Holodomor: scholarly short works online
~ Soviet Genocide in the Ukraine by Raphael Lemkin, 1953.
Original paper located in the Raphael Lemkin Papers archive, New York Public Library. Lemkin, who coined the word genocide and authored the UN Convention on Genocide, asserts from the outset that “the classic example of the Soviet genocide” is the “destruction of the Ukrainian nation.” After laying out a clear description of the 4 pronged attack against the Ukrainian people: destruction of its intelligentsia, its spiritual leadership, its farmers, and its ethnic unity, he concludes “This is not simply a case of mass murder. It is a case of genocide, of the destruction, not of individuals only, but of a culture and a nation.”
A. Brief historical summaries by scholars
~ Holodomor Basic Facts
Includes two excellent, brief summaries by the staff of the Holodomor Research and Education Consortium. The Genocide article was prepared by HREC research director Bohdan Klid for the ABC-CLIO Modern Genocide database, and is available on the HREC website, courtesy of the publishers.
~ Great Famine Story Map Journal A project of the Harvard Ukrainian Research Institute. A brief chronology of the famine through maps, photos, and narrative. Emphasis on the demography, as well as the economic and political geography of the Holodomor.
~ Ukrainian Famine Very brief segment from the Library of Congress’s series “Revelations from the Russian Archives: Internal Workings of the Soviet Union.” Includes an image of a primary source document, an official order to blacklist villages in Ukraine because of grain collection failures.
B. Selected articles and other short works
~ “Lemkin on Genocide of Nations,” by Roman Serbyn. Originally published in: Journal of International Criminal Justice 7 (2009), 123-130.
Brief essay on Lemkin’s life and work on defining genocide, along with the full, annotated text of his 1953 speech: “Soviet Genocide in the Ukraine.”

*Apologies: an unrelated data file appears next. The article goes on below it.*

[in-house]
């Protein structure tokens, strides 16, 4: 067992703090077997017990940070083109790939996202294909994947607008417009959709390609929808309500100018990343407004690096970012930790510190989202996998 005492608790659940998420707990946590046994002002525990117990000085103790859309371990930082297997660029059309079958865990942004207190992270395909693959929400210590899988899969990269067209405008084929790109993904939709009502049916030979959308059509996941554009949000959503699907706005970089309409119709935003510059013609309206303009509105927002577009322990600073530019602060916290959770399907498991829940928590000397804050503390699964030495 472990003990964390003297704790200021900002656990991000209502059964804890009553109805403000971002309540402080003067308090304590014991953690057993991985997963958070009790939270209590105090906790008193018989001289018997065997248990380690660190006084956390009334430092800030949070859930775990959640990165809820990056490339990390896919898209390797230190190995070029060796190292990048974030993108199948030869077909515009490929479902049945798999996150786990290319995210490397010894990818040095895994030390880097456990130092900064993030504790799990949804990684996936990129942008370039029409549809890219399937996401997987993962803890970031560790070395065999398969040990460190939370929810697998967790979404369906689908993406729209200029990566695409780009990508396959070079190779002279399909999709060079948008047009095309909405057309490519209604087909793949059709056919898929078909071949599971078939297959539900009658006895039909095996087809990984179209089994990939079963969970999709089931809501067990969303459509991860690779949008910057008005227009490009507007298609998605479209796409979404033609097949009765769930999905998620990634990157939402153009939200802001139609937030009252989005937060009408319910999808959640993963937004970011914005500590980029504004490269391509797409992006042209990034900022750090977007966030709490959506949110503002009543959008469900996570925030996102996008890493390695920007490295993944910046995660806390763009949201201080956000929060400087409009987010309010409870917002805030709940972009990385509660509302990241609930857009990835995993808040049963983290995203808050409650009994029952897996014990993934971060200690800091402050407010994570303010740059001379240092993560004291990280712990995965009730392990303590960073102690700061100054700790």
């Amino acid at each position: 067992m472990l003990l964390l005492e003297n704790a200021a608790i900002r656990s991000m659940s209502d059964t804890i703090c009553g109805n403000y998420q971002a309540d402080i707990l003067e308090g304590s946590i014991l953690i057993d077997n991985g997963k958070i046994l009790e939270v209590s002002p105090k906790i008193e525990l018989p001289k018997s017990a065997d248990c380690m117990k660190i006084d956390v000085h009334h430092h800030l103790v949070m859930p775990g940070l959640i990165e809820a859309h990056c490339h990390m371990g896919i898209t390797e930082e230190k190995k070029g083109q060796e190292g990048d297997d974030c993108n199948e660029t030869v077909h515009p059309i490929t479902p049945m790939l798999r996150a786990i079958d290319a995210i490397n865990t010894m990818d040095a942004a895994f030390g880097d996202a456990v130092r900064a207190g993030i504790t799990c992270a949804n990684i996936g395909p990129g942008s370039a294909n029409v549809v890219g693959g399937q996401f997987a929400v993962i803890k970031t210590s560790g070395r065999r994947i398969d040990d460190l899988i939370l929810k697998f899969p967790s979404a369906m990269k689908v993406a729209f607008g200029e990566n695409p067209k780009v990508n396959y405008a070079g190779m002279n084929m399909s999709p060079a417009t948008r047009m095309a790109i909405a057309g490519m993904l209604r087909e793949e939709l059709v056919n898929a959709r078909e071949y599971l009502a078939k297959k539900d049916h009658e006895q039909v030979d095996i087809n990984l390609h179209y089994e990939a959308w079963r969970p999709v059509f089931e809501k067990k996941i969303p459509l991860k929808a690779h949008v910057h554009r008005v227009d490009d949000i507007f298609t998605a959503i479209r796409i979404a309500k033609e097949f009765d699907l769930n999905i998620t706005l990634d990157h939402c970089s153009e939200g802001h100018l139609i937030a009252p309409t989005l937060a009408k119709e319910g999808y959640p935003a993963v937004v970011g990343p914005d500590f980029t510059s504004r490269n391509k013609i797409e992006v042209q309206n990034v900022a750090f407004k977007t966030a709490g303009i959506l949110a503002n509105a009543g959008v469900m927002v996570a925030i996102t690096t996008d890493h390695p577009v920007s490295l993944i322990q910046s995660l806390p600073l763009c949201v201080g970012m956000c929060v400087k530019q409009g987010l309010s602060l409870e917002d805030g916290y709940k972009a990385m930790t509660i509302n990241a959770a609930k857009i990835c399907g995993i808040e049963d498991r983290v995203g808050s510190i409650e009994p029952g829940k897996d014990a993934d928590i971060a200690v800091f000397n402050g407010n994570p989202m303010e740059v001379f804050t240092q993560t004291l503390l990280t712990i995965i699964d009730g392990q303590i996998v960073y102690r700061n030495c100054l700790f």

~ “The Great Ukrainian Famine of 1932-33,” by Nicolas Werth.
Published in Mass Violence & Resistance (MV&R); formerly the Online Encyclopedia of Mass Violence, 18 April 2008.
Meticulously documents the implementation of the famine by Stalin and his cadres, with numerous references to actual communiques. Concludes with one of most clearly presented arguments for defining the Holodomor as genocide.
~ “Mass Crimes under Stalin (1930-1953),” by Nicolas Werth.
Published in Mass Violence & Resistance (MV&R); formerlythe Online Encyclopedia of Mass Violence, 14 March 2008.
~ “Dekulakisation as mass violence,” by Nicolas Werth.
Published in Mass Violence & Resistance (MV&R); formerlythe Online Encyclopedia of Mass Violence, 23 September 2011.
In concluding, states how this mass crime was an act of “class genocide.”
~ “Ukraine 1933: The Terror Famine,” by Robert Conquest.
Paper delivered as part of the series: Genocide and Mass Murder in the Twentieth Century: A Historical Perspective, sponsored by the US Holocaust Memorial Museum. 1995.
Very readable presentation on Stalin’s imposition of the famine, with a particularly good description of the social aspects, such as the demonization of the peasants, and the consequences of living the lie of denial.
~ “Defying Death: Women’s Experience of the Holodomor, 1932-1933,”by Oksana Kis. Aspasia; 2013, Vol. 7 Issue 1, pp. 42-67.
The author writes (p. 48): “I believe that by exploring and highlighting women’s practices of resistance and survival strategies in the harshest circumstances this article shows that women were not submissive victims passively accepting their fate. On the contrary, they defied death. I hope to contribute to restoring the human dignity of those who died and those who survived.